Perhaps the greatest challenge Acceptance faces with the release of Colliding by Design is one of expectations. When someone’s only frame of reference for your band is the music you created 12 years ago, how do you reintroduce yourself after so much has changed? Colliding by Design is not Phantoms Part 2. In fact, you may be well off to leave your presumptions about Acceptance at the door before entering.

colliding-by-design

You can buy Colliding by Design on iTunes.

Regardless of the sonic evolution, one thing is clear: our hunch that Acceptance was truly a great band has been proven true. Colliding by Design is wonderful and different – we just never got the chance to hear a decade’s worth of music that would have come in between.

So let’s talk about the music. Colliding by Design is a wonderfully written and produced pop rock album. Where it differs from Phantoms is in influence and execution. That debut was chock full of obvious aggressive melody, whereas Design is much more patient and varied. The same 80s influence that has powered bands like The 1975 into the spotlight is evident, but buried delicately into the mix.

The album’s first single and opening track, “Diagram of a Simple Man”, serves as a clean starting point for fans, finding a middle ground between recent Coldplay and old Acceptance. A clear nod to the members’ confusing time apart, Jason Vena breaks through the speakers during the chorus with his signature croon, belting, “We live in black and white / We dream in color”.

There are certainly moments on Collide where we get short glimpses of the ghost of Acceptance past, including the wonderfully straight forward pop rock track “Fire and Rain” and even recent single “Haunted”, with its explosive chorus and pounding percussion, courtesy of original drummer Garrett Lunceford.

Truly, though, the album’s best moments come when the band sounds brand new. The record’s title track is a shining example of what Acceptance sounds like in the year 2017, with a deep 80s vibe and a silky smooth chorus courtesy of Vena: “Let’s kiss before you go away / Two burning stars chasing the day / There’s a look in your eye, you want to stay / So let’s kiss before you go away”.

Likewise, “Sunset” catapults itself into contention for title of the band’s best song with a perfect blend of pounding drums, polished guitar riffs and swelling synthesizers. A track that wouldn’t have sounded out of place on the Drive soundtrack, “Sunset” seems every bit the logical evolution for the band, with Vena harkening his past lyrical deliveries with sultry lines like, “She looks at me with a wicked smile / I look to her, I’m gonna stay awhile”.

Throughout the record, guitarist Christian McAlhaney continues to make his case as one of the most unsung musicians in the scene. The songwriting chops he honed during his time away with Anberlin are felt heavily on Colliding by Design, especially on tracks like “When I Was Cursed”, which sounds like it could have belonged on the next Anberlin album. Likewise, producer Aaron Sprinkle, who has experience working with both Acceptance and Anberlin, shines brightly here, pulling the right strings at just the right moment to capture the band’s growth.

It would be unfair at this point to not point out that Colliding by Design has its flaws. Like the pins and needles that come with standing up after a long rest, the members of Acceptance are still early in their reunion and are surely working muscles that haven’t seen use in years.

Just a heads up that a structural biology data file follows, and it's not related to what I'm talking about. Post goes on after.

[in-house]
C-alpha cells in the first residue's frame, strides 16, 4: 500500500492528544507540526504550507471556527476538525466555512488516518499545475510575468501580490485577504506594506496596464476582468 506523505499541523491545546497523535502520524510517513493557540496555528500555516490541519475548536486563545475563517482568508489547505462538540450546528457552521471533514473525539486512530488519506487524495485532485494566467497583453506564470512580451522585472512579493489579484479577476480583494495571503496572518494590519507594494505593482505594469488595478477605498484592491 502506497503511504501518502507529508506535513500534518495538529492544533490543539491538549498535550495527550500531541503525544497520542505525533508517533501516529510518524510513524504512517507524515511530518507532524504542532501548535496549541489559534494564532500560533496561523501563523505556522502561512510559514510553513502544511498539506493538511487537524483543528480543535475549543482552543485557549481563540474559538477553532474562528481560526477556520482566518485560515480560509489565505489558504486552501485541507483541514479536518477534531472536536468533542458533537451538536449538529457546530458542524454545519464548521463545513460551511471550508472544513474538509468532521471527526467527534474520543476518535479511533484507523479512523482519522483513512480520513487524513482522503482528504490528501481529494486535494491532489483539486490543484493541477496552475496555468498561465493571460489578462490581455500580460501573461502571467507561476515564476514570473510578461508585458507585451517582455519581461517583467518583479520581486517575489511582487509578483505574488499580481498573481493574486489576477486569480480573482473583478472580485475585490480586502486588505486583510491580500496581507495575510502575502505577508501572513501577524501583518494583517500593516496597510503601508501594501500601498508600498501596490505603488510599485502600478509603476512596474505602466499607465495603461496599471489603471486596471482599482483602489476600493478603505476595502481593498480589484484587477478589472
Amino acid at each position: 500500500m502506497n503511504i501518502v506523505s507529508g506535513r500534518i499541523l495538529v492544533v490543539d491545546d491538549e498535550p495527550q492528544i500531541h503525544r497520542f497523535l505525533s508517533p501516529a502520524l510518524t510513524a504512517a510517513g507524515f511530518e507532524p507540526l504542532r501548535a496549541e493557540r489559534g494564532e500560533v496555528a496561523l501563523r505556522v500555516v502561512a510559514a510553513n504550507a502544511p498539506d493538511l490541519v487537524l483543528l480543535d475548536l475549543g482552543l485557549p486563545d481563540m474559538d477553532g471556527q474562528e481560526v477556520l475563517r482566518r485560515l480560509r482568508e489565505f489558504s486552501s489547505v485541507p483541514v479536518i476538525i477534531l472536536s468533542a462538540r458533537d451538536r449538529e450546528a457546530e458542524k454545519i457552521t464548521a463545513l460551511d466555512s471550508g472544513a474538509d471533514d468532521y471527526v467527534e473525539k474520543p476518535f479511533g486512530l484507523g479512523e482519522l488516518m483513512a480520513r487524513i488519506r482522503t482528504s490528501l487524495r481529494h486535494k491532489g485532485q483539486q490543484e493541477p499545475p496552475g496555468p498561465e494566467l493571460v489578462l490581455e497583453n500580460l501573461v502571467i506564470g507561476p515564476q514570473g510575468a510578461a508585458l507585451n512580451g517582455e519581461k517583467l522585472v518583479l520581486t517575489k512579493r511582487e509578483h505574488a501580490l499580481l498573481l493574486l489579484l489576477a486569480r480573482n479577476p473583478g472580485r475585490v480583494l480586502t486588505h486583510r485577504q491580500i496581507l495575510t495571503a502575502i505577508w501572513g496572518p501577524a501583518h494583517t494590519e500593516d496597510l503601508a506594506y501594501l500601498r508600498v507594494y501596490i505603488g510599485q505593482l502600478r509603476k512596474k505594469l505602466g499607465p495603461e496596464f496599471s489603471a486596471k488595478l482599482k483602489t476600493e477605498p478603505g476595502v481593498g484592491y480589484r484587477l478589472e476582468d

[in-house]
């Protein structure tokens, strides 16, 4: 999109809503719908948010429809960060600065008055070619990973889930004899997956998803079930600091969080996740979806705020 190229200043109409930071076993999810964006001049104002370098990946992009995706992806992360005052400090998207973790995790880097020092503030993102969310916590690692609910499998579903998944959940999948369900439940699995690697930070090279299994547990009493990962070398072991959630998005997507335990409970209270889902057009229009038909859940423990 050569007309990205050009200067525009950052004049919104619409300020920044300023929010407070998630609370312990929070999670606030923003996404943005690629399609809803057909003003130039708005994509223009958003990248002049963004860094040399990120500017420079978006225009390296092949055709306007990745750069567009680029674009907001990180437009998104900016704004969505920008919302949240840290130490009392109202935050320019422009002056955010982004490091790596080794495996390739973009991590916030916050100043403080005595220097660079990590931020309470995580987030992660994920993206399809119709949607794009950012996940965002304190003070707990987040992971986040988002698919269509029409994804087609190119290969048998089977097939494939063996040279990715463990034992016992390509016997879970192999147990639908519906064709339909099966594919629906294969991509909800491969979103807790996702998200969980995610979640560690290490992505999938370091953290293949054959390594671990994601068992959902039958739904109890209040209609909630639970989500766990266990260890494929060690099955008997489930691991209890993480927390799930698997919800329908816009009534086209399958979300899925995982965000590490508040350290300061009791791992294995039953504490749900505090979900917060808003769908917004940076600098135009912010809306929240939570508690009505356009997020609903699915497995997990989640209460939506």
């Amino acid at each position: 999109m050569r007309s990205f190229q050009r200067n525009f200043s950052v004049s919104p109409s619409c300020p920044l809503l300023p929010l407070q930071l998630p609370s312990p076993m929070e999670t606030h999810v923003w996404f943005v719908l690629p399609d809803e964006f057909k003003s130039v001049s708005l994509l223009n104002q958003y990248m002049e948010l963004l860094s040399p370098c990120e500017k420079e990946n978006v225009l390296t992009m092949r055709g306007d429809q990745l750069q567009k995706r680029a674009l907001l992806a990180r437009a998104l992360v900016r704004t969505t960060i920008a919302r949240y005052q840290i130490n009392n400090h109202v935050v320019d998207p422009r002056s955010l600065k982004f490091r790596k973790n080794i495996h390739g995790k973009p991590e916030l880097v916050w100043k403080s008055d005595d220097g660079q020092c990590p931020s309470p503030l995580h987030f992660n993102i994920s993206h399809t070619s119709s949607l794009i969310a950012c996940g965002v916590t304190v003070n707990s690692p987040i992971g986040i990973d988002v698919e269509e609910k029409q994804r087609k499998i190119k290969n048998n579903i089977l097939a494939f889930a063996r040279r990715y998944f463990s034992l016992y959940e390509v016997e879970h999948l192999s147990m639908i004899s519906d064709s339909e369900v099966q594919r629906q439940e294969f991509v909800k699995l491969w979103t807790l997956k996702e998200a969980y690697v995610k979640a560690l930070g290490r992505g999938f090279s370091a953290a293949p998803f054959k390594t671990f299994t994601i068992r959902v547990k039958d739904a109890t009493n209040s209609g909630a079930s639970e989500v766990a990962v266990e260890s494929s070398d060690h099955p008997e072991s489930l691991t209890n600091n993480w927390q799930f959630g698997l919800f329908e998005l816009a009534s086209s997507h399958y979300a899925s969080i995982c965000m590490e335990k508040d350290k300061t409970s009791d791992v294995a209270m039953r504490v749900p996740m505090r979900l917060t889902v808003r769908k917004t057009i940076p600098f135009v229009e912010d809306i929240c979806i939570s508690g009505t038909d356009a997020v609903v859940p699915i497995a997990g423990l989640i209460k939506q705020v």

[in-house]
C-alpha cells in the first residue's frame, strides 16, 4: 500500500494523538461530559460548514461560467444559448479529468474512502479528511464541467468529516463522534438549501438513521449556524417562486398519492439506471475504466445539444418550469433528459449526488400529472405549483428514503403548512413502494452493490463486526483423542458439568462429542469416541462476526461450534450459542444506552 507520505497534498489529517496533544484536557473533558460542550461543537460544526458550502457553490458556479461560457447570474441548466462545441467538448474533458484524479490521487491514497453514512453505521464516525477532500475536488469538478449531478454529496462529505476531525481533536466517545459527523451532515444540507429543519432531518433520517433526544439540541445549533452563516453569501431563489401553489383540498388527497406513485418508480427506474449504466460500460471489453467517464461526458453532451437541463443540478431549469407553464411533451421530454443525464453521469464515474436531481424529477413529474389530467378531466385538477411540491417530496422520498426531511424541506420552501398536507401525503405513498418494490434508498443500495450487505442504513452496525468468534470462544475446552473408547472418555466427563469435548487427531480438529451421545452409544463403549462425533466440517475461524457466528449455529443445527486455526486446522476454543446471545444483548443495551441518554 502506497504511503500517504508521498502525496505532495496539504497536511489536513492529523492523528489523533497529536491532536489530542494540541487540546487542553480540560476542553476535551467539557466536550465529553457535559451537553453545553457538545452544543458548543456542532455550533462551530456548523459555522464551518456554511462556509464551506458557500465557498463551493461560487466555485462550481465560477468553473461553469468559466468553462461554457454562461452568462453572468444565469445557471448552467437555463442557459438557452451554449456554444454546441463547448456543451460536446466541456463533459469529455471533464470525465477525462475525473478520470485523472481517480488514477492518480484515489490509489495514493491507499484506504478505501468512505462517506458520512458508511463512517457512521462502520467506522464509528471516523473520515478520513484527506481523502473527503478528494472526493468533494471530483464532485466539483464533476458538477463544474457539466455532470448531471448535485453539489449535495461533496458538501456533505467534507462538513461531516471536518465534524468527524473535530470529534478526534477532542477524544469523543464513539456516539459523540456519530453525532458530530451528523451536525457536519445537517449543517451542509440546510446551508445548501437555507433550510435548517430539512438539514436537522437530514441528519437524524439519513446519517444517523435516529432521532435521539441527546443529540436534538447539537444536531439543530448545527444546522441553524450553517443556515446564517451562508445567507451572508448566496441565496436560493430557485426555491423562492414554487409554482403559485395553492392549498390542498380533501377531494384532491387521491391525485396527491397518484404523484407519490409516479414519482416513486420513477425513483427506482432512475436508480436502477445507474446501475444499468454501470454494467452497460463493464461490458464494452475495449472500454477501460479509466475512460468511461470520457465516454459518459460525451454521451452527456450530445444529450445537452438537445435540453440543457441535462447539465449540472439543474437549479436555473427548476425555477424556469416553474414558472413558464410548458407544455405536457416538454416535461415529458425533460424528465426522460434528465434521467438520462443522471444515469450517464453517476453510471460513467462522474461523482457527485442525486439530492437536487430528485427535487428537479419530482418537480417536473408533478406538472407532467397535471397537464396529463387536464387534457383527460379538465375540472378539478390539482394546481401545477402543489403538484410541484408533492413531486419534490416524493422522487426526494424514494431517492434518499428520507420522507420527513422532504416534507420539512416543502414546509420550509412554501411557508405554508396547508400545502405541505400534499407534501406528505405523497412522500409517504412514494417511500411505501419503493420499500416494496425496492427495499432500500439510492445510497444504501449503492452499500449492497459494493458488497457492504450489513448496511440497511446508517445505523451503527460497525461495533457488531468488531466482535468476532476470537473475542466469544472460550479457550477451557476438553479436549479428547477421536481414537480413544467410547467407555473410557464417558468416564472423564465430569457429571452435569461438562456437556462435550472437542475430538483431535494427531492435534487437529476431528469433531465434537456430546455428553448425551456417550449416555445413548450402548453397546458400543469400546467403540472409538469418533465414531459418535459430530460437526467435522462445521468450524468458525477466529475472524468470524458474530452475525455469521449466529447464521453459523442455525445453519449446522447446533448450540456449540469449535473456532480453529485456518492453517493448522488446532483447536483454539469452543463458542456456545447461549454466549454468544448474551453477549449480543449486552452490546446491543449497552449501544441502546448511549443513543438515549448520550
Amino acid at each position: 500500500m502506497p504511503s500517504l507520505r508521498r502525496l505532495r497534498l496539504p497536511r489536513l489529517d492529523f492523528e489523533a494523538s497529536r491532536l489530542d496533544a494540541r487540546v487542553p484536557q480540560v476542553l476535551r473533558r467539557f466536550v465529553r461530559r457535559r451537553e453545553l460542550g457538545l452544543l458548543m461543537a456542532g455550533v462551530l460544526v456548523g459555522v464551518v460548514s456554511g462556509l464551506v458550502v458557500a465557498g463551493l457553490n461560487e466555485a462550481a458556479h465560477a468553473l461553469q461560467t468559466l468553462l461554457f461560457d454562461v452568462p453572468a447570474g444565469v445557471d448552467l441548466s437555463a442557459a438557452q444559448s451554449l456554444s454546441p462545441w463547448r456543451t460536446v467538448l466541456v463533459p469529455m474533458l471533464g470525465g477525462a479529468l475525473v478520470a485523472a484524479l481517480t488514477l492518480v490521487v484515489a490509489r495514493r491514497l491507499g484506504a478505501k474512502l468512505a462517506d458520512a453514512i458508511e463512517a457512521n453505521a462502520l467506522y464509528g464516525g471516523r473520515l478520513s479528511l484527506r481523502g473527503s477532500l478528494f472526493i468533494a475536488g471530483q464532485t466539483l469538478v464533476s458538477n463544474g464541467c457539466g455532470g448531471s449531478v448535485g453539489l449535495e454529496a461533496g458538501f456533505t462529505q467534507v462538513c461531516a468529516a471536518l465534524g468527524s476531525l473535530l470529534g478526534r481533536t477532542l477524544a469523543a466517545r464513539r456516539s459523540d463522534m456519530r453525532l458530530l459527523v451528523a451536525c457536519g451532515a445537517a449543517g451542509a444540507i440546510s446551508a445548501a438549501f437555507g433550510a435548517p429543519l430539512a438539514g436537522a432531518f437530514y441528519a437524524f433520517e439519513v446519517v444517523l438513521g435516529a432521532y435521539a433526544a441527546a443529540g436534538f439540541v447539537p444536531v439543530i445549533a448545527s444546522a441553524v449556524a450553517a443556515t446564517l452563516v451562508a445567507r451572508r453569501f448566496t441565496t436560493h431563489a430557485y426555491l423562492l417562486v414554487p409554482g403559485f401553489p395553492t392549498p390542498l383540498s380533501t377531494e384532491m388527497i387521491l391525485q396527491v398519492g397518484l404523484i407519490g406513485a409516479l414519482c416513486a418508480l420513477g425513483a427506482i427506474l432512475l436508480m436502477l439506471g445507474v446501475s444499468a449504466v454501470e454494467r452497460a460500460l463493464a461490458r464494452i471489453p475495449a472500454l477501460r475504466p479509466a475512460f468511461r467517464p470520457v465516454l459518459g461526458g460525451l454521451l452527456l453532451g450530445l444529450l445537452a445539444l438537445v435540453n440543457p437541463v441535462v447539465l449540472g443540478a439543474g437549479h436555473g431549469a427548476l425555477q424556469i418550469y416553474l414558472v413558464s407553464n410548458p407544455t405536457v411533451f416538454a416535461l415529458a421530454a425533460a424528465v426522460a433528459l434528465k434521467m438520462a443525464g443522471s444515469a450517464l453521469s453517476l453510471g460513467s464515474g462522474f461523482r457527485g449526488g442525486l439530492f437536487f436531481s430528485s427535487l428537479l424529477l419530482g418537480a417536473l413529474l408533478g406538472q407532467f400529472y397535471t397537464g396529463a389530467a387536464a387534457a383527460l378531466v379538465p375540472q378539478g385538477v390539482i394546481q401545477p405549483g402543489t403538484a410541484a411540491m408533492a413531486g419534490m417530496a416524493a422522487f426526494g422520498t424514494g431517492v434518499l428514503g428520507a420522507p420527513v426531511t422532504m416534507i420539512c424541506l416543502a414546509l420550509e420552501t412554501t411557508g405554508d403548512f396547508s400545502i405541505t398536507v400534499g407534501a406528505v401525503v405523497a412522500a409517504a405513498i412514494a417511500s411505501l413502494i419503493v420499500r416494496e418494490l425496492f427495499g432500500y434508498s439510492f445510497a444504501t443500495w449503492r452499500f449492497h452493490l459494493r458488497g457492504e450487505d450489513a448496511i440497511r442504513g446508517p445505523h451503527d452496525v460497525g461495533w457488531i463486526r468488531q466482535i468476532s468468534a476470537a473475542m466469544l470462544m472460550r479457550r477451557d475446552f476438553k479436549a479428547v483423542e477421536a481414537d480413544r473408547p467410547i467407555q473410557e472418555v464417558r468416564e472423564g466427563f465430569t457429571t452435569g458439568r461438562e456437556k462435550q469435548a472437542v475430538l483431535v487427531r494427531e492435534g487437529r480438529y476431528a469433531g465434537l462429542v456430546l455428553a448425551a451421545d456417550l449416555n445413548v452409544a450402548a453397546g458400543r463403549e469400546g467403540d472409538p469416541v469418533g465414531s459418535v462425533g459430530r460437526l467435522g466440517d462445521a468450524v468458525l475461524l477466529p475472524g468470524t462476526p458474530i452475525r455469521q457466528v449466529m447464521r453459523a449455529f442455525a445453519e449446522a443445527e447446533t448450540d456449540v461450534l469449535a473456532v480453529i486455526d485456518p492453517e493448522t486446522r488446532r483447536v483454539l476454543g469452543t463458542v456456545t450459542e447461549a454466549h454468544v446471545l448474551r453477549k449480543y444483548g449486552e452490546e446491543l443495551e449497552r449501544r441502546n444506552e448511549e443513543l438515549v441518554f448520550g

Recorded in chunks, with ideas being sent back and forth throughout the process, the album sometimes suffers from a disconnect between songs and flows uneven at times. Even so, there’s an overarching theme to the record that helps hold it all together – a clear love the band has for one another and an eagerness to learn what it means to be Acceptance again.

We are fortunate to have new music from a band that we never truly expected to return. We are also fortunate that a band of such talent saw fit to create something new and honest instead of trying to replicate the past. Phantoms was a perfect album for its time, but any attempt to recreate such a time capsule would undoubtedly resulted is disappointment. The very existence of Colliding by Design speaks to hope in the present and in the future.

4/5

by Kiel Hauck

kiel_hauckKiel Hauck is the editor in chief at It’s All Dead. Over the past decade, he has been a contributor for multiple online and print publications and was most recently an editor at PopMatters. Kiel currently resides in Indianapolis, IN with his wife and their imaginary pet, Hand Dog. You can follow him on Twitter.

Review: Eisley – I’m Only Dreaming

eisley_blisskatherine-2016-web

Sherri DuPree-Bemis wastes no time dispelling any lingering fears Eisley fans may have had leading up to the band’s new release, I’m Only Dreaming. The album’s opening moments are quintessential Eisley, right down to Sherri’s haunting delivery of, “Whisper my name, I will find you, I will fly”. “Always Wrong” is a track that harkens to the days of Room Noises or Combinations with effortless ease and is a clear, if ironic, sign that all is right in Tyler, Texas.

When it was revealed late last year that Stacy King and Chauntelle D’Agostino would no longer carry on alongside their sister in Eisley, it was easy to raise questions about the band’s future. A large part of what made Eisley such a charming outlier in the indie scene was the distinct delivery and style that each DuPree sister brought to the table.

You can buy I'm Only Dreaming on iTunes.

You can buy I’m Only Dreaming on iTunes.

Thus, it speaks volumes to DuPree-Bemis’ talent and vision that I’m Only Dreaming not only captures the best parts of Eisley throughout the record, but also may very well be the band’s best release.